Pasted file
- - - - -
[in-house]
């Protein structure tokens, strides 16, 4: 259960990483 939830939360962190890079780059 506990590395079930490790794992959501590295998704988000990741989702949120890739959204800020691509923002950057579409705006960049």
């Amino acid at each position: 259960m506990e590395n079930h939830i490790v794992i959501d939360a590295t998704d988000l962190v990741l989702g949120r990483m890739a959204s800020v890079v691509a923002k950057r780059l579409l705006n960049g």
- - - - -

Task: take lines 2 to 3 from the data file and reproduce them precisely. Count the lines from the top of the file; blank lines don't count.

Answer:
């Protein structure tokens, strides 16, 4: 259960990483 939830939360962190890079780059 506990590395079930490790794992959501590295998704988000990741989702949120890739959204800020691509923002950057579409705006960049």
């Amino acid at each position: 259960m506990e590395n079930h939830i490790v794992i959501d939360a590295t998704d988000l962190v990741l989702g949120r990483m890739a959204s800020v890079v691509a923002k950057r780059l579409l705006n960049g």